2010 December 16
Exhibiting in Paris
Ed Alcock for The New York Times View Gallery
(PARIS) Interested buyers with 23 million Euros to spare might be eager to take in the latest exhibition at the Galerie Yvon Lambert, “Later,” featuring American photographer Louise Lawer’s snaps of the Yves Saint Laurent, Pierre Bergé rue de Babylone residence before the furniture and art objects were dismantled for the 2009 Christie’s auction, dubbed the “sale of the century.” The property, a 5,600 square foot duplex with a private garden, is currently listed with Christie’s Great Estates and has been rumoured to have attracted the likes of French presidential couple Nicolas Sarkozy and his model/musician wife Carla Bruni-Sarkozy. Louise Lawer’s intimate images focus on the rare and elaborate objects from the Saint Laurent, Bergé collection, including furniture, floral arrangements, and art works. “Later” by Louise Lawer runs from December 9 – January 15. Galerie Yvon Lambert, 108 rue Vieille-du-Temple, 75003, Paris. yvon-lambert.com
Paris wouldn’t be the same without the Christian Lacroix, the flamboyant couturier forced to shutter his house in May 2009. Back with “The Orient of Women, seen by Christian Lacroix,” Lacroix has brought an artistic view to a selection of clothing and objects from the Middle East. The exhibition pays tribute to women artisans and their tapestry and needlepoint work, featuring stunning gowns from Bedouin tribes from Northern Syria as well as traditional costumes from across the region. We can think of more than one fashion designer who will want to take a peek! “The Orient of Women, seen by Christian Lacroix,” runs from February 8 – May 15. Musée du quai Branly, 37 quai Branly, 75007, Paris. quaibranly.fr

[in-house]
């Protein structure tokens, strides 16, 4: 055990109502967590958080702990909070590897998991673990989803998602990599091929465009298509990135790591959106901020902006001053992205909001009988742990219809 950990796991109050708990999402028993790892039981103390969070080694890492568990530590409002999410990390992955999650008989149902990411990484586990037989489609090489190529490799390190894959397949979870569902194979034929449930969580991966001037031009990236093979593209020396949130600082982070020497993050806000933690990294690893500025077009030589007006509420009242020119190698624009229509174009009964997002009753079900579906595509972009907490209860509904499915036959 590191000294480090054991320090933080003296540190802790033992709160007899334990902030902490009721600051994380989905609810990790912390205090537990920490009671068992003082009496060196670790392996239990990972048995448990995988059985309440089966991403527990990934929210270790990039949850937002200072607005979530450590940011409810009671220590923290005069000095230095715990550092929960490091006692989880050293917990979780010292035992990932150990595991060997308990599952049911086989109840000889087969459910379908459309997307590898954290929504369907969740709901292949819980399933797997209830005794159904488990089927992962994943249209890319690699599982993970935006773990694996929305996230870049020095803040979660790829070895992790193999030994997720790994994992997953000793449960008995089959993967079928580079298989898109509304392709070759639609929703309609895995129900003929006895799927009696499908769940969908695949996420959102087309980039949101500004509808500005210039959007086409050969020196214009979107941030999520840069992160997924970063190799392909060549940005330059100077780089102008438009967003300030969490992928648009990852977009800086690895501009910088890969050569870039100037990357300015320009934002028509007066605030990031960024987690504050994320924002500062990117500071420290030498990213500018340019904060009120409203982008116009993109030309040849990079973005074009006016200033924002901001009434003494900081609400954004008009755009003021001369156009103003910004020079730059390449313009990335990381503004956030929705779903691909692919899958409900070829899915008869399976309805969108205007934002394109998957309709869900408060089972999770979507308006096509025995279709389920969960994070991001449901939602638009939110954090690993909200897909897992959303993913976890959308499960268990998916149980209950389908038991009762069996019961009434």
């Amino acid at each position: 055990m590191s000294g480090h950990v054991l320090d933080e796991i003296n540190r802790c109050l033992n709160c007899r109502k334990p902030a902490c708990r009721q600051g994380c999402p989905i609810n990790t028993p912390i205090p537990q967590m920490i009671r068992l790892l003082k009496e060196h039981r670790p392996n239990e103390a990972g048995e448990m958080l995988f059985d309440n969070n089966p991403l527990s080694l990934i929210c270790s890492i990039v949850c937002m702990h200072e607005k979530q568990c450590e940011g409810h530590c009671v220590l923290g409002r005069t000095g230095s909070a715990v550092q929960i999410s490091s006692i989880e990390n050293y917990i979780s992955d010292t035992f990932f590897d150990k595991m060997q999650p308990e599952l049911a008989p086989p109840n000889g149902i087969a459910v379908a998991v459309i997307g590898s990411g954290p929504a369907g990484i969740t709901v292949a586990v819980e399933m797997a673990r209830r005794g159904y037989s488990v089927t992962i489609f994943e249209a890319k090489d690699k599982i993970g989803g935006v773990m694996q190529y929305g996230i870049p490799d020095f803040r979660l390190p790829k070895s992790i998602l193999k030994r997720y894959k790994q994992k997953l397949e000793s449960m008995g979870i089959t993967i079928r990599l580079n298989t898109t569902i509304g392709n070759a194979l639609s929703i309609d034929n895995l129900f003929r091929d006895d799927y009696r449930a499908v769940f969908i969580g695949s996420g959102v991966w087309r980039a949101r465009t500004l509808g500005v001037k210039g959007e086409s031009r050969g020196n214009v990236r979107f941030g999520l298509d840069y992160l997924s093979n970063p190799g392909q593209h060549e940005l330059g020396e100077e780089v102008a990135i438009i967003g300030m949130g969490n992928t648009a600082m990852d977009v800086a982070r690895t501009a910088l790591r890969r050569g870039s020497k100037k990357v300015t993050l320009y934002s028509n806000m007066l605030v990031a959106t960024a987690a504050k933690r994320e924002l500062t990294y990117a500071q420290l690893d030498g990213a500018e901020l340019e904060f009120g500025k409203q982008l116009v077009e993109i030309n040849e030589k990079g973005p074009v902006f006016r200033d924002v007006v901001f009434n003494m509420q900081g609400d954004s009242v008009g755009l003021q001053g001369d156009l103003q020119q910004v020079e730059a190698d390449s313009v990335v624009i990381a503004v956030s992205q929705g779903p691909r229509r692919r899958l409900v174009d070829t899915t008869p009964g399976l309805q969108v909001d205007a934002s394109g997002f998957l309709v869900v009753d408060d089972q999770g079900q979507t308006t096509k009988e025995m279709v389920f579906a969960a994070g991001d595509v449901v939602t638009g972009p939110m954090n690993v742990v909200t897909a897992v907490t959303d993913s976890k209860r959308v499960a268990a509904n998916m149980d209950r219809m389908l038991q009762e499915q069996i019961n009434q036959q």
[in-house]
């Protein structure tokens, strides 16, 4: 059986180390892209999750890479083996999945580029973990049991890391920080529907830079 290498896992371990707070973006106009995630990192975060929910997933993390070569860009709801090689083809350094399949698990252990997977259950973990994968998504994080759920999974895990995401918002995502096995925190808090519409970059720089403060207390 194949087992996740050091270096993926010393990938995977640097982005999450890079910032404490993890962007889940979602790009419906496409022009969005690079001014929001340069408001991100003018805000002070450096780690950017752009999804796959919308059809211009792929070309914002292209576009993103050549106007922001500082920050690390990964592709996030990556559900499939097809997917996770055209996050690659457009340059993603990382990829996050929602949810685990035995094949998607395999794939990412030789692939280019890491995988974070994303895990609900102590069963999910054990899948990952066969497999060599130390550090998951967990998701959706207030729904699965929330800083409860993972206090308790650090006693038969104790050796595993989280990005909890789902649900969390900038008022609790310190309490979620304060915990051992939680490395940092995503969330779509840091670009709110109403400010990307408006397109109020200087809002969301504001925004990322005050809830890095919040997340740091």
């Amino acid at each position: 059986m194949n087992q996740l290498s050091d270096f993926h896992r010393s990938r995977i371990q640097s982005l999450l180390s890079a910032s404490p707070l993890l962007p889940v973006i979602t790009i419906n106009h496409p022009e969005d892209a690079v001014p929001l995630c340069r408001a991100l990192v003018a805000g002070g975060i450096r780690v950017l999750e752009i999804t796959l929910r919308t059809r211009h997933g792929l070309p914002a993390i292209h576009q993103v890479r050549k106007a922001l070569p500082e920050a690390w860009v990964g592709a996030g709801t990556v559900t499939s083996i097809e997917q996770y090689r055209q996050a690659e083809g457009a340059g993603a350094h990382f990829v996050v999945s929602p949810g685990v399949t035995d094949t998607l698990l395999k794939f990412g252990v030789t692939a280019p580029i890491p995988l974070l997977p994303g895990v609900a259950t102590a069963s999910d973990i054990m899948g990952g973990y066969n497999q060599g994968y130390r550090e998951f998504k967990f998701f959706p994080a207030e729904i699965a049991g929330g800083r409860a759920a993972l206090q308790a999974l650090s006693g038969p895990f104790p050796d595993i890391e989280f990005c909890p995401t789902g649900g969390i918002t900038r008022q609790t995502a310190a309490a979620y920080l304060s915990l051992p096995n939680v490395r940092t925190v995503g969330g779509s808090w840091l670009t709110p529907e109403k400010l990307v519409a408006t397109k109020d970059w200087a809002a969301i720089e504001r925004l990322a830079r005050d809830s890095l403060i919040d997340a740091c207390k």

Hubert de Givenchy called her one of his “geniuses,” now the Musée Galliera, currently undergoing extensive renovations until 2012, has organized their first extra-mural exhibition, entitled “Madame Grès, couture at work,” to be held this Spring at the Musée Bourdelle. The exhibition will mark the first time a Parisian retrospective has been dedicated to the work of Madame Grès, born Germaine Krebs, who dressed everyone from Marlene Dietrich to Nan Kempner and Jacqueline Onassis. Madame Grès, known for saying “I want to be a sculptor. For me, working with fabric or stone is the same thing,” influenced a generation of fashion designers, including Azzedine Alaïa and Valentino; Richard Avedon and Guy Bourdin photographed her signature sculpted dresses.“Madame Grès, couture at work” runs from March 25 – July 24. Musée Bourdelle, 16 rue Antoine Bourdelle, 75015, Paris. bourdelle.paris.fr
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